Dry leaves covered the ground, thinner along the crests of ridges, then deeper in the valleys between. The air smelled like wood smoke, anticipation and December. The deer hunter among my Old Men walked at a brisk clip and I panted and hustled to keep up, a heavy rifle weighing on my shoulder, my heavy clothes already filling with sweat.
Many times I wondered how much farther but didn’t dare ask, because I knew I’d asked for this already. Hinted and asked and begged for months, in fact, and I could tell all along from the Old Man’s reactions he thought me much too immature.
From today’s view, when a successful drive along any rural highway involves not killing deer, it’s hard to picture a time when the critters were still scarce on the ground, but that was the case throughout my formative years. Deer hunting trips required camping out or driving through the night for hours on end in the frosty dark. This, my first hunt, was one of the latter.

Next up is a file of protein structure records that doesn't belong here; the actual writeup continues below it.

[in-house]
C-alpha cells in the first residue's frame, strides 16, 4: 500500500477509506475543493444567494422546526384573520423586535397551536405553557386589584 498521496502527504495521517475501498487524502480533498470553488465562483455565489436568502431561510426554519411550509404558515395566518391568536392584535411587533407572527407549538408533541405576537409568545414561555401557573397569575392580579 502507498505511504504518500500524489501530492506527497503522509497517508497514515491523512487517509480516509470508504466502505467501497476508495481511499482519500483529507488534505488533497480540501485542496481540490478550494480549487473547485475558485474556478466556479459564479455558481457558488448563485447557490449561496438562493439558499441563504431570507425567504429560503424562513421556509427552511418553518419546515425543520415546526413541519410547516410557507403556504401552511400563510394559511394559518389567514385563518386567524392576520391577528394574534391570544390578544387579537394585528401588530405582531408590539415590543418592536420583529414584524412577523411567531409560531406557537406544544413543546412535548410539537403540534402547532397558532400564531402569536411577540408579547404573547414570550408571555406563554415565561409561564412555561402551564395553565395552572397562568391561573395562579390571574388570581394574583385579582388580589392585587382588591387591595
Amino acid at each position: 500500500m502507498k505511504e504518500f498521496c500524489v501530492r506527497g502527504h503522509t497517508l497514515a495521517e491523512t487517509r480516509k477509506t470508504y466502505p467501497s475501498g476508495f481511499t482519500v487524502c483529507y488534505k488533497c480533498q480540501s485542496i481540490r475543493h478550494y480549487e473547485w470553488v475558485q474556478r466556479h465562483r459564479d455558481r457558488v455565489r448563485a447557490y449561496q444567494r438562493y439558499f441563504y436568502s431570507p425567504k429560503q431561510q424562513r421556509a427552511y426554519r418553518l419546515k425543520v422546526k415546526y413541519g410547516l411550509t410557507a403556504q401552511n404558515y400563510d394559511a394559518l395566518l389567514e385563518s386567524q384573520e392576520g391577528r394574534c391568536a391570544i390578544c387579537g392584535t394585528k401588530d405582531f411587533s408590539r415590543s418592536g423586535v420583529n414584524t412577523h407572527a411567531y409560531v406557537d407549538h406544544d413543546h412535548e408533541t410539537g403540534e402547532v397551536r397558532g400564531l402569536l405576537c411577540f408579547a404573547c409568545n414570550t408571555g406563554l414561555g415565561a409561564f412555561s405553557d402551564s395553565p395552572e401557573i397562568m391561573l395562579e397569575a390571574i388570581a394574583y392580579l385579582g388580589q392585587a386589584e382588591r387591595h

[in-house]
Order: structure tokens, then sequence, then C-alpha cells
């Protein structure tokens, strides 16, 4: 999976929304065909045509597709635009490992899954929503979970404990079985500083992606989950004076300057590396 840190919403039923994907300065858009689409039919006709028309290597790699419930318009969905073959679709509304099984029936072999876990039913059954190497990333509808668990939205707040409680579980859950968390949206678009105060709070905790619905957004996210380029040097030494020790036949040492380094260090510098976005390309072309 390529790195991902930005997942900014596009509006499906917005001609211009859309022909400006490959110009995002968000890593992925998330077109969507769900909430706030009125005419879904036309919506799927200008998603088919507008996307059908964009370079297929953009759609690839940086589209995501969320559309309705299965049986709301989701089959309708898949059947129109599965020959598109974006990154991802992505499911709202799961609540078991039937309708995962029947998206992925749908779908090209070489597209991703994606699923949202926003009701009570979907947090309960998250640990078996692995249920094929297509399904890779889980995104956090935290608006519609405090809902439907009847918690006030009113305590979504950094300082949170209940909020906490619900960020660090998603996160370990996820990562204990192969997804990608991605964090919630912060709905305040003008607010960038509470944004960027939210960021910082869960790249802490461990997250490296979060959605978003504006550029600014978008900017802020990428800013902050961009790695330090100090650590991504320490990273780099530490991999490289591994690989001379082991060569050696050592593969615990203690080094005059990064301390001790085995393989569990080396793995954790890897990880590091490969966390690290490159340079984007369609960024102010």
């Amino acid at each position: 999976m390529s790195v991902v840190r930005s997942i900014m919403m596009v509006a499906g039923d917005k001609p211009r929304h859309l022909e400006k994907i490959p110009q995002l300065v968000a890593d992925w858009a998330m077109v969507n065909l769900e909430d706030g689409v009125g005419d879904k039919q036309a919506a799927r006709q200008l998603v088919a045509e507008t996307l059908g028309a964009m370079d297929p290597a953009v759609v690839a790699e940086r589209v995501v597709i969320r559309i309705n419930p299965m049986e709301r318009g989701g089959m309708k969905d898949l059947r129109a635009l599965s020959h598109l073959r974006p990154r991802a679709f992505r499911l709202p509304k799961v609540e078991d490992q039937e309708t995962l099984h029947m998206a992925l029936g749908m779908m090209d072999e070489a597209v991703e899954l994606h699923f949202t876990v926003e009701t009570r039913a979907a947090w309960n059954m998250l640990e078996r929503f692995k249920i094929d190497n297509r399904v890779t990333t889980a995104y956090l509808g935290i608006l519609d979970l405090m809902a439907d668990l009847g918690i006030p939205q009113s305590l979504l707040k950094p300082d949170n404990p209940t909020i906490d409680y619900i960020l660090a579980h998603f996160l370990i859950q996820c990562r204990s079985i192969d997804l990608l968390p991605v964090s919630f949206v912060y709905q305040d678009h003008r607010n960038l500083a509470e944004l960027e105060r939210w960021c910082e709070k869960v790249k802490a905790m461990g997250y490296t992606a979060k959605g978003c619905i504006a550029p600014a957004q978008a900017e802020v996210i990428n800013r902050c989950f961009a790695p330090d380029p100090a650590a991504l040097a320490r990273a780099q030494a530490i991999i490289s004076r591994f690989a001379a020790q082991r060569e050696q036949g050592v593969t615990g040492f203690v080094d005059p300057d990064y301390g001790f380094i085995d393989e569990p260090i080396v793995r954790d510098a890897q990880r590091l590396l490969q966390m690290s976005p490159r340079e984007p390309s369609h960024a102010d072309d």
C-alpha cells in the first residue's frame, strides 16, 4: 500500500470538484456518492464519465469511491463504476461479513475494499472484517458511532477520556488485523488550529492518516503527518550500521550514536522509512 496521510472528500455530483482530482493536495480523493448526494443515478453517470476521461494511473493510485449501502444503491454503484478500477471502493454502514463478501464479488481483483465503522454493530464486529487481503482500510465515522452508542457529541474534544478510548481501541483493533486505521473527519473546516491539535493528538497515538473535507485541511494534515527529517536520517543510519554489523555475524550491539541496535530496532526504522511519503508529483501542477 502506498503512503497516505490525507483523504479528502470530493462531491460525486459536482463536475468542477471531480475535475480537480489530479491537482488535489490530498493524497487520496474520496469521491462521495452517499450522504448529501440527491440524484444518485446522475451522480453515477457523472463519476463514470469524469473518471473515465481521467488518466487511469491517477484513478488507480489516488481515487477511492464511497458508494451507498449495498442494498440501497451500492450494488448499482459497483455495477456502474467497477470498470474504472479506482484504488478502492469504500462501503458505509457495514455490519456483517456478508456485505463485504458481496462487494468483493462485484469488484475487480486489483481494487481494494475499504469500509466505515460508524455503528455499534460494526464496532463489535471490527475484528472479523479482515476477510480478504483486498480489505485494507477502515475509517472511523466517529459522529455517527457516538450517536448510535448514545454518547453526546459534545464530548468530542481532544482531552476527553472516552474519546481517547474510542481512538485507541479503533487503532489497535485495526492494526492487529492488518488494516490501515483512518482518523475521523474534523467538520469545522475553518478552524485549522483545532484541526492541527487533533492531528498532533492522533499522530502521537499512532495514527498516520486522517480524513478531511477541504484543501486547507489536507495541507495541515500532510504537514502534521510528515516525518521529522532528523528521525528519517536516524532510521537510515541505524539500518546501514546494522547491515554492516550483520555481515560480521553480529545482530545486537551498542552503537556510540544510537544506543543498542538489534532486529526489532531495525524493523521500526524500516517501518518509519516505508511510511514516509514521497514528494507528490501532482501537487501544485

Lumbering along in heavy boots that morning I left no rock un-rolled, no stick un-snapped and pretty much no noise un-made. Eventually we topped our dozenth ridge as sunlight began to break through the trees off to our left. The Old Man paused for me to catch up.
“You sit here along this ridgeline and I’ll make a wide loop around,” he whispered. “Any deer I jump should come down this draw to get away.”
I found a spot at the base of an oak and flopped down as he strode quickly out of hearing and sight. Growing daylight revealed a draw filled with hardwoods, some strung with muscadine vines, most populated by squirrels, the largest furred game I’d see that morning, or for many more such mornings to come.
I didn’t have to wait for retrospect to see that morning’s plan didn’t have very much plan to it, I could tell that even then. At the time, modern deer hunting was in its infancy, and it grew up even slower than I did. This year’s rookie deer hunters don’t know how much they’re not missing, the lucky rascals.
Kevin Tate is V.P. of Media Productions for Mossy Oak in West Point.